Are you viewing this post on a desktop, tablet or smartphone?
The answer to that question alone shows that the way we communicate has moved online. This also means that the way bullying or abuse occurs has moved online as well. So what can parents do to stop bullying in person and online?
1. Choices have consequences. As a parent, this is the golden rule. Acclaimed play therapist Dr. Gary Landreth advocates that choice giving teaches decision-making and promotes self-responsibility and self-control. Choosing to give your child access to a computer, a tablet, or a mobile phone is a decision that has many consequences, positive and negative. It is important to explore all of these consequences and set clear and reasonable boundaries together with your children. The key word here is together.
2. Establish an honest, trusting relationship with your children and become their safe adult. When you have a good relationship with your children the need to snoop or threaten your children with punishments becomes obsolete.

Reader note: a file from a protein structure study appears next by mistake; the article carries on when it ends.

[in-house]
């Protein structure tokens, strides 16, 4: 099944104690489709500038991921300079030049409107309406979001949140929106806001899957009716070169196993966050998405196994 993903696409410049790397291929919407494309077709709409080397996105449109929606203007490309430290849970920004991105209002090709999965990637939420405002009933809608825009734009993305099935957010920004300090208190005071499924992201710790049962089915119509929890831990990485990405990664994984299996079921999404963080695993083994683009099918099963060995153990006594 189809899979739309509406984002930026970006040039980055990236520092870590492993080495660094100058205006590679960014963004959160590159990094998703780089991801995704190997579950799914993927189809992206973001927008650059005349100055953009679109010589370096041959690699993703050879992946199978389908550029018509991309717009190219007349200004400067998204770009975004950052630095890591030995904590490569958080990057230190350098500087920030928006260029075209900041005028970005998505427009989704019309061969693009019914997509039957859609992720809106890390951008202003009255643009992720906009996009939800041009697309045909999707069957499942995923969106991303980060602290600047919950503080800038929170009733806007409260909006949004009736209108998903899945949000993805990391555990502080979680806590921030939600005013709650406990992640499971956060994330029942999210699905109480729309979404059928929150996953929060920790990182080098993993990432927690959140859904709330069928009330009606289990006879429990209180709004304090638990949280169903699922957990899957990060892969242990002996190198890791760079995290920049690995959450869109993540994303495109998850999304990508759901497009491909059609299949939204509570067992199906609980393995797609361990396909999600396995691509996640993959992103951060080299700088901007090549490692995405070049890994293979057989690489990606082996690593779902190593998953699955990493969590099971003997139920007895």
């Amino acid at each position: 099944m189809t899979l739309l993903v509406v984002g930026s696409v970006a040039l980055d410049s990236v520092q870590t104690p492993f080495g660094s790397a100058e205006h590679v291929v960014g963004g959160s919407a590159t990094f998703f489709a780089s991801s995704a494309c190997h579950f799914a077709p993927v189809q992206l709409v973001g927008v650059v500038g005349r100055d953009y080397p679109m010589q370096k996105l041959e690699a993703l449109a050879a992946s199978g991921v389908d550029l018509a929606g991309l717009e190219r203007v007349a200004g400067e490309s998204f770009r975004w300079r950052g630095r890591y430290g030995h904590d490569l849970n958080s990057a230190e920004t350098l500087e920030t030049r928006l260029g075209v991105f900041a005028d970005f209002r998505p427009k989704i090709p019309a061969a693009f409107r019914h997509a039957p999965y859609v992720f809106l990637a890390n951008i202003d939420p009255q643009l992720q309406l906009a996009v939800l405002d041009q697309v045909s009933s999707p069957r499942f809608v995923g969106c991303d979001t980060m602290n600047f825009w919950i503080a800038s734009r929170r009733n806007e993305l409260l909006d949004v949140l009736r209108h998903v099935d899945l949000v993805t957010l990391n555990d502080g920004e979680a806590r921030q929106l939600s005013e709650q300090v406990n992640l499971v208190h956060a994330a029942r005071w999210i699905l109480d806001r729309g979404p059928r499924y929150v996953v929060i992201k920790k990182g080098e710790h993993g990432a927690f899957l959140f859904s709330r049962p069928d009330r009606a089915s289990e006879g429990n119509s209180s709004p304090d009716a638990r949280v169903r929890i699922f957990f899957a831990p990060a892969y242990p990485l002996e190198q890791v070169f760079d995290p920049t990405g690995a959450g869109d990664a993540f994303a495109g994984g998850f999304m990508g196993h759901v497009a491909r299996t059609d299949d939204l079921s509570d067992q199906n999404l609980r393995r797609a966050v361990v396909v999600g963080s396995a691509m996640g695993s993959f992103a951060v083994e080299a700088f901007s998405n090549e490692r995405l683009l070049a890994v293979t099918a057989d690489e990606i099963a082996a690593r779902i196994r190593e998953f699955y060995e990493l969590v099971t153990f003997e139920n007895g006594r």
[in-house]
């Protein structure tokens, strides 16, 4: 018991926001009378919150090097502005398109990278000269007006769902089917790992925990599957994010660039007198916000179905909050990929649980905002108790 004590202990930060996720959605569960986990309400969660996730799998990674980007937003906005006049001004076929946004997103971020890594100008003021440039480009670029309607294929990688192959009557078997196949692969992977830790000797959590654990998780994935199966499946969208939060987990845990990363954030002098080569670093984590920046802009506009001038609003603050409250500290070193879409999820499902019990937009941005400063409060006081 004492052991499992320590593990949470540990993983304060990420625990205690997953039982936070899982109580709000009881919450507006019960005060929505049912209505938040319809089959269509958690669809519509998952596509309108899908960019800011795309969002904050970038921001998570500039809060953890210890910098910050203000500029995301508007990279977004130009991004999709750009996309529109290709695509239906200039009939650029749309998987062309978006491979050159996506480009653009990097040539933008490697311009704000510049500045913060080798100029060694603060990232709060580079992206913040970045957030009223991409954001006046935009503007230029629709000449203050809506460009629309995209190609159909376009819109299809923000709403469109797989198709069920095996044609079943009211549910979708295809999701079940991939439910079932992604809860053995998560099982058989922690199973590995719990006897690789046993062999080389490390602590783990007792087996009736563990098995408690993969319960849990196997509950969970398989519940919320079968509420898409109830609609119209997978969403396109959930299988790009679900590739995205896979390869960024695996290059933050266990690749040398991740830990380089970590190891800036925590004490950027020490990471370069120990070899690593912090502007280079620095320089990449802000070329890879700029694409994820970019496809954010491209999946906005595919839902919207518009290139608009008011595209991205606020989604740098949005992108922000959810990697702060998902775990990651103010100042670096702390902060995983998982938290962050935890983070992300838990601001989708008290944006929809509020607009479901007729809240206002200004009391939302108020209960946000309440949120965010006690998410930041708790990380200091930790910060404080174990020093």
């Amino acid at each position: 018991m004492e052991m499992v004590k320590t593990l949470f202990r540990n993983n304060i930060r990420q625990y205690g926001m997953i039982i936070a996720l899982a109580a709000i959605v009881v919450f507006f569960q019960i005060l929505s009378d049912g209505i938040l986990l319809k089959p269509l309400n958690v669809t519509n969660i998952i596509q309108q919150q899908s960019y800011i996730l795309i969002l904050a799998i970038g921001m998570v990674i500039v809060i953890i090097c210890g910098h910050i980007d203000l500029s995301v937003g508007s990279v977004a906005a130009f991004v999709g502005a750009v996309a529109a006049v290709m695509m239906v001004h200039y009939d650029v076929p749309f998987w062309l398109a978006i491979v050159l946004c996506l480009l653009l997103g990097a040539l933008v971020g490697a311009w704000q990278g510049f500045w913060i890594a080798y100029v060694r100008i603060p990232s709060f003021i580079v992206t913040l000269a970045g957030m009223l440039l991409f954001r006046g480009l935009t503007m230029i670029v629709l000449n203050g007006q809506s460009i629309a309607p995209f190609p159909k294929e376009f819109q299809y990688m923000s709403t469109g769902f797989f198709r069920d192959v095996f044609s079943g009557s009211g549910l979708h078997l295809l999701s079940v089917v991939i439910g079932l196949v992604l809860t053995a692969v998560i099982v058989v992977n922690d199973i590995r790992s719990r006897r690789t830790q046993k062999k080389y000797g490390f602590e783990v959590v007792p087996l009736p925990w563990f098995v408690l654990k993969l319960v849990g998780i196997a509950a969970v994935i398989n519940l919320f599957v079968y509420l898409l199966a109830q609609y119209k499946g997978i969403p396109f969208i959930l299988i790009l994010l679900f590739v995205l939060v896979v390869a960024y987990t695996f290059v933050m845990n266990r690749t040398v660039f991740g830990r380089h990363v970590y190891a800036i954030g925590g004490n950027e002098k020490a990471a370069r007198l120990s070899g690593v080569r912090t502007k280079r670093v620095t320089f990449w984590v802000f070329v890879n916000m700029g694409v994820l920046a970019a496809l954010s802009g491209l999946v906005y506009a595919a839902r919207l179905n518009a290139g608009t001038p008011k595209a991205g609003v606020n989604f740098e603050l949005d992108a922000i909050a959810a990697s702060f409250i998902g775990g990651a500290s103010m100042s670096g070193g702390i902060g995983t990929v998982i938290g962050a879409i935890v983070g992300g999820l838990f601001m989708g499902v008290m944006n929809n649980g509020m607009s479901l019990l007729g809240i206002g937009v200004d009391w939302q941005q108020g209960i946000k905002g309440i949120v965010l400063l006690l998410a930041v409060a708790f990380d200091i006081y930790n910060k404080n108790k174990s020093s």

3. Encourage your children to become the DBBW if bullying does occur!
a) Be a Detective! Find out what the bully is planning to do.
b) Be the Brains! Name the consequences.
c) Be the Backup! Suggest an appropriate alternative.
d) Be a Welcomer! Leave the welcome mat out.
4. Do not blame your child when bullying or abuse occurs online or in person. It is never someone’s fault if another person chooses to hurt them physically, verbally, emotionally, or otherwise. It is also important not to minimize the situation by saying that bullying is normal, that bullying is just a part of growing up or the fall back that kids will be kids. Remember: Number 1 – choices have consequences!
5. If bullying or abuse does occur, document it until sufficient evidence is collected and can be brought to a school counselor or the police. This includes taking screen shots of online conversations and making notes when other forms of bullying happen in person.